Rising lunch prices equate to better health for community, environment

MaryCateTabor

Marian girls swipe their lunch cards for a chicken salad and three cookies for a total of $6.50. Just yesterday it seemed that it was only $5.50 for the whole lunch. Lots of girls are left with the question as to why lunch prices seem to have increased so much over the past few years.


Some of the many reasons for the increase in lunch prices is sustainable packaging and the need to buy more individually packaged items.

“I think Marian’s lunch staff does an amazing job of keeping everyone safe and is very efficient getting people in and out of the lunch room,” senior Liza Heim said, adding that she “never [has] to worry about packing a lunch,” with the various options offered in the cafeteria.  

The lunch program has been the same for the past few years, but cannot serve certain items in the weekly rotation this year in order to be as efficient and safe as possible. They do not want many people in the cafeteria at the same time waiting in lines because of COVID-19, so the foods now available are easier to prepare. 

When it comes to the prices of the food, they are determined by many factors. New salad containers increased the salad portion size and an extra chicken tender has been added this year, too.  French fries have almost doubled in price from last year’s distributor.

Much of the food comes in sustainable packaging that can be composted, as opposed to the regular packaging that goes straight to the landfill. The slight raise in prices comes partially from the new compostable packaging.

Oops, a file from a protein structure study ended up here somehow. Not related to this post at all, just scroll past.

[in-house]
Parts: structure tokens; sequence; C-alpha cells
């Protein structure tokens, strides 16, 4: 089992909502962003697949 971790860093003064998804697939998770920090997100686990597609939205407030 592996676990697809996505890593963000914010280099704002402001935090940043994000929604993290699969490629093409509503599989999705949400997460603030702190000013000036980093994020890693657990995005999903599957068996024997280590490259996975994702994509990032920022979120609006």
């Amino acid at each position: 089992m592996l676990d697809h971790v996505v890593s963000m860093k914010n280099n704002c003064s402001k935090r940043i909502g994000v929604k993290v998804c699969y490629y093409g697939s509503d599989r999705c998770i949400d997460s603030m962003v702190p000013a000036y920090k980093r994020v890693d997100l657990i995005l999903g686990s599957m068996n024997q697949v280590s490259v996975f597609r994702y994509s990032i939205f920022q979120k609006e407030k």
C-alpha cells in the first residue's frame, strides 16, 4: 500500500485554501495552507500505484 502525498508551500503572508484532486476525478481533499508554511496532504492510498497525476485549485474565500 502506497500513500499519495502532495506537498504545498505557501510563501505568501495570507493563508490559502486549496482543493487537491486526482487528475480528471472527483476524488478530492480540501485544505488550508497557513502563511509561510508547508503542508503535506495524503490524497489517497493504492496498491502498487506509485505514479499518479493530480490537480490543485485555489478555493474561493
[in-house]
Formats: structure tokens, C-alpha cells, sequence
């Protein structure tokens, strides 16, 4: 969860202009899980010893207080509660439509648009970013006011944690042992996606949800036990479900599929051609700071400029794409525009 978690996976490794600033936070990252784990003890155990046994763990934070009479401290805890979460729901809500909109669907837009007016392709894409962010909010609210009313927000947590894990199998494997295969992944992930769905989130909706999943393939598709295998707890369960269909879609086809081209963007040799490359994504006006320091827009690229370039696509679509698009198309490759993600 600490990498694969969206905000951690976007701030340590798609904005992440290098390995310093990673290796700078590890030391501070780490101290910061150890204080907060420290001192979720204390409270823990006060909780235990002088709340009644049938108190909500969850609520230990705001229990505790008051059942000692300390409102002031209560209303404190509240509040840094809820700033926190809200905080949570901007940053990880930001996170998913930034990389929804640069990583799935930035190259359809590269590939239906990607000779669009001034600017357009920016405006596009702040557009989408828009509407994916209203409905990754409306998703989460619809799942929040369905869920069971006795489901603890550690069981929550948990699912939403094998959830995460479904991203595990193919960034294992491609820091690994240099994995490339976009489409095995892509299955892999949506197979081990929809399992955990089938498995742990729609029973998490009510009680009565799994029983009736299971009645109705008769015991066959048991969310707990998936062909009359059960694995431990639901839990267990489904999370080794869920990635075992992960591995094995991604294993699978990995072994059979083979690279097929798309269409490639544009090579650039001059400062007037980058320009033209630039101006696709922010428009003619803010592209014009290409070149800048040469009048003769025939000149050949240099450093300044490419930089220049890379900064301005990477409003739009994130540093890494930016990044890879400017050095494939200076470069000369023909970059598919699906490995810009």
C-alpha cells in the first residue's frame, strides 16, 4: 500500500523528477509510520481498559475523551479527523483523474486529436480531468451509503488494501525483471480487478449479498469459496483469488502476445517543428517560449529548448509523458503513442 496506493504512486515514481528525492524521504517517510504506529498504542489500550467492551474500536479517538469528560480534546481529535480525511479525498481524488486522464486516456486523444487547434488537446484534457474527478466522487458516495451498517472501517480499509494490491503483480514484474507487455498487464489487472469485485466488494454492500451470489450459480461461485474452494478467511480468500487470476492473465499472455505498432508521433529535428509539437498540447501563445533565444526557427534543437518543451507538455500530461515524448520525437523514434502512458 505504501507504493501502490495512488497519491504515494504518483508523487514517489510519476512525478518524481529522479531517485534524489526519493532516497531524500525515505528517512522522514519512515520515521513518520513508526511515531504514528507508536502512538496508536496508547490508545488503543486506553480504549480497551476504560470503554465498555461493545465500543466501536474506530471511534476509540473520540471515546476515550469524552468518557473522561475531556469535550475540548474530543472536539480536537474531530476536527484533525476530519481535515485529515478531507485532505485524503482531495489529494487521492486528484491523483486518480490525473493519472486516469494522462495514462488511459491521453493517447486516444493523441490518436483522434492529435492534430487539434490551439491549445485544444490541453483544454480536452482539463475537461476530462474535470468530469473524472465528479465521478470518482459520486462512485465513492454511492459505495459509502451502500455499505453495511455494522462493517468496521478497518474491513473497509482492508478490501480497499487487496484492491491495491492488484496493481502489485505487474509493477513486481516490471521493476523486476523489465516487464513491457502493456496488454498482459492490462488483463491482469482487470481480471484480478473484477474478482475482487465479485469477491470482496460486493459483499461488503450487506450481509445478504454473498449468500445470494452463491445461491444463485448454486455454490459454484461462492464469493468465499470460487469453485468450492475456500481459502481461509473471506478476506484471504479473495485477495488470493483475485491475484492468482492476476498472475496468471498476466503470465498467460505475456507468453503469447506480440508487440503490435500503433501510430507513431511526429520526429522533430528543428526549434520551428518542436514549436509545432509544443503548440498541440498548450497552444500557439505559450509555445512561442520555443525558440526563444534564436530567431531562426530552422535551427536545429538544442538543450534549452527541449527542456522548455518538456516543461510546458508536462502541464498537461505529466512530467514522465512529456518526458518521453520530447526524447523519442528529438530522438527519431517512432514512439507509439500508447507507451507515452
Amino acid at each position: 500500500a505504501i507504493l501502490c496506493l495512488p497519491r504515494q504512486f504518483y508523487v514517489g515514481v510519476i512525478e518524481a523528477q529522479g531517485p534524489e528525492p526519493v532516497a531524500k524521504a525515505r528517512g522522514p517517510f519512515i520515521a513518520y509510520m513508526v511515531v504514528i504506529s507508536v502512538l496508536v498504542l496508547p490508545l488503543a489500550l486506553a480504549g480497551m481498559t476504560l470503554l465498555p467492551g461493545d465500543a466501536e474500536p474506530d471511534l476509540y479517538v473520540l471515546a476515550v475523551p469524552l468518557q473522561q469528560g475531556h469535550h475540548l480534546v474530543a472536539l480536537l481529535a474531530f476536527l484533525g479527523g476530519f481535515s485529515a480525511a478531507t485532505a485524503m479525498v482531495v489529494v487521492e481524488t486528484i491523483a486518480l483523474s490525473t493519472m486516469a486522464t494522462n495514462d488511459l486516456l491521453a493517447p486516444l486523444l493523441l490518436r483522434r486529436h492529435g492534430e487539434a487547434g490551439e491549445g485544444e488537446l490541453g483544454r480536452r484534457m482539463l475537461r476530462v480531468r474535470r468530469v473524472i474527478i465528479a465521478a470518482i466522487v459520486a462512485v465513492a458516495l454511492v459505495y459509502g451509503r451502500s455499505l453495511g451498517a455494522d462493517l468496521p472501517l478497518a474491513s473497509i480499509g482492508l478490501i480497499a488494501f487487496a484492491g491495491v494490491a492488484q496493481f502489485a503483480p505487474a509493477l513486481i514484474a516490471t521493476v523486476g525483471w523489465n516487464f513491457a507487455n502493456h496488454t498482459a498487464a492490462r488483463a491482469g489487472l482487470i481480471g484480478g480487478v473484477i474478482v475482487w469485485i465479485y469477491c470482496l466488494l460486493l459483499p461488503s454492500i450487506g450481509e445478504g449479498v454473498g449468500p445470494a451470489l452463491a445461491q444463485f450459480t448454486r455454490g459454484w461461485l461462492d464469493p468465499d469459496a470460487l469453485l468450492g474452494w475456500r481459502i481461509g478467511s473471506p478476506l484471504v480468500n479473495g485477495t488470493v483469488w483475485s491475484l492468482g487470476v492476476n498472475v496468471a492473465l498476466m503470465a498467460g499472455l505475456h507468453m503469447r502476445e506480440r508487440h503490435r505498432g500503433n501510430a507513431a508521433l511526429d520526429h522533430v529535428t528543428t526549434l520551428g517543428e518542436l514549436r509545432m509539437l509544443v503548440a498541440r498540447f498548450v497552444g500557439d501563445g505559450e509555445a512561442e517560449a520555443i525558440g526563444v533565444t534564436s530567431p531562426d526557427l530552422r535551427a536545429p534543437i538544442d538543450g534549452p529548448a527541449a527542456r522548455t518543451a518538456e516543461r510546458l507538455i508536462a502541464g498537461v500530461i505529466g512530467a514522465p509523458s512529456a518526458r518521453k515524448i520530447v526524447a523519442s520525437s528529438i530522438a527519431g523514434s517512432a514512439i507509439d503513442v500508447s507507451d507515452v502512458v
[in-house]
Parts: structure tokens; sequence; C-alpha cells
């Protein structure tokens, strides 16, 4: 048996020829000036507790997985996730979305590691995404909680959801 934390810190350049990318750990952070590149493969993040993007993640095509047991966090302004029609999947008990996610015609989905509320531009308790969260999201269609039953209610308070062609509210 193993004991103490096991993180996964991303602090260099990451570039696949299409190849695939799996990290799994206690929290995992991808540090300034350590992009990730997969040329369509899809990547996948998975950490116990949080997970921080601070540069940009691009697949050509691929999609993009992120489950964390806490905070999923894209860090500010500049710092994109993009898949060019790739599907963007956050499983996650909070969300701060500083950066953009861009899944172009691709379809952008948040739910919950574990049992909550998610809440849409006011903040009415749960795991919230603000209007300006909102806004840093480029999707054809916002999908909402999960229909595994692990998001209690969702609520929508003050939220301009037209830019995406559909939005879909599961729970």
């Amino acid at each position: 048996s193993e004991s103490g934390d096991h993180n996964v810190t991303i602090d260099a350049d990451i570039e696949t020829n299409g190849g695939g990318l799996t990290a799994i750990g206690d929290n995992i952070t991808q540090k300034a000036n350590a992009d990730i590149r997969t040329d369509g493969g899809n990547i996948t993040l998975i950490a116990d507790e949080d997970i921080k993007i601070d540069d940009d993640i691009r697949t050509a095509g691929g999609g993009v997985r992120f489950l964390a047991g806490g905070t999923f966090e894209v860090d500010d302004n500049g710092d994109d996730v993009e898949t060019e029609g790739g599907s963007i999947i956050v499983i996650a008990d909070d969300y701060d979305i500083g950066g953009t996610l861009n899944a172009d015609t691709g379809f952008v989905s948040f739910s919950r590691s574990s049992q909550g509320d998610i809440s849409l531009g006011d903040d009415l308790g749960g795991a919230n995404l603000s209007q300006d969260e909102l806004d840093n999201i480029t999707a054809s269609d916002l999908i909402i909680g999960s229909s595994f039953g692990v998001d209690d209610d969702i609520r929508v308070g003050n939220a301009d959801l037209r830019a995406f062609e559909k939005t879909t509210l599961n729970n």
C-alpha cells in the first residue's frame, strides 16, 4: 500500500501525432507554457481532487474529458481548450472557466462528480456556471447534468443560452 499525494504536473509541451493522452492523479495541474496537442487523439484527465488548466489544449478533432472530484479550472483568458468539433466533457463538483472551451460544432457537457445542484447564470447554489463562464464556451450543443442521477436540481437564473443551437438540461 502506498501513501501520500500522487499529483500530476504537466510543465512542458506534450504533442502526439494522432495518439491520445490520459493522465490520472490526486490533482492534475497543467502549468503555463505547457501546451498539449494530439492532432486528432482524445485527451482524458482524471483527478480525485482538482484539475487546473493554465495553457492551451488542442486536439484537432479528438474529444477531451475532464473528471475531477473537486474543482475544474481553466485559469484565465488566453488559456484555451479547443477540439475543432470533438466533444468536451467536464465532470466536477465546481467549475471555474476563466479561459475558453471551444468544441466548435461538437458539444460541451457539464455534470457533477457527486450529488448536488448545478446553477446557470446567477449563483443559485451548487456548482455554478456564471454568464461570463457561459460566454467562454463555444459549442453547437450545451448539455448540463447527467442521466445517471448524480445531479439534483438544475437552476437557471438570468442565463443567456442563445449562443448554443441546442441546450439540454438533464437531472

On the front of sustainability, Marian is still participating in the Hillside Solutions program for composting and recycling. 

“Right now the problem is that we don’t have enough people to monitor the trash cans,” Dean of Students Mrs. Kris Hennings said. Returning Marian students may remember helping clean up after lunches last year with the Cafe Crew. The effort to bring more student awareness to sustainability will be coming back in January. 

Principal Susie Sullivan says that the Cafe Cleanup Crew will be starting back up and these homeroom crews will be reinforcing the use of proper compost, recycling and trash bins.  They will also help with cleaning tables.  The compost bins will also be removed after the lunch hour so that after-hours waste isn’t placed into the wrong container without being monitored.

“An example of why we raised the prices is that they are having to buy more individual items so there is less cross contamination,” lunch coordinator Tim Eoriatti said. 

One example of these changes is mozzarella sticks. “Last year the marinara sauce was scooped onto the plate for each person, but this year to have less cross contamination, they have to buy individually wrapped sauces, which cost 50 cents a piece, so they must raise the cost by 50 cents to cover that extra cost,” Eoriatti said.  

The lunch staff has six employees who work very hard every day to prepare lunch. When determining the price of the food, along with all of the other factors, they must also allow a margin of profit for employee wages. 

Another change in the past two years is the Marian Moms lunch prices. “The cost was $4 for a very long time. Two years ago we increased it by $1 and this was due to the increase of beef, produce and paper products,” Assistant to the Principal Mrs. Michelle Delisi said. “The profits from the lunch program goes to things you might not have expected, such as classroom items, a post prom donation and a scholarship,” she said. 

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The Network is the student newspaper of Marian High School, Nebraska's only Class A College-Preparatory School for young women.

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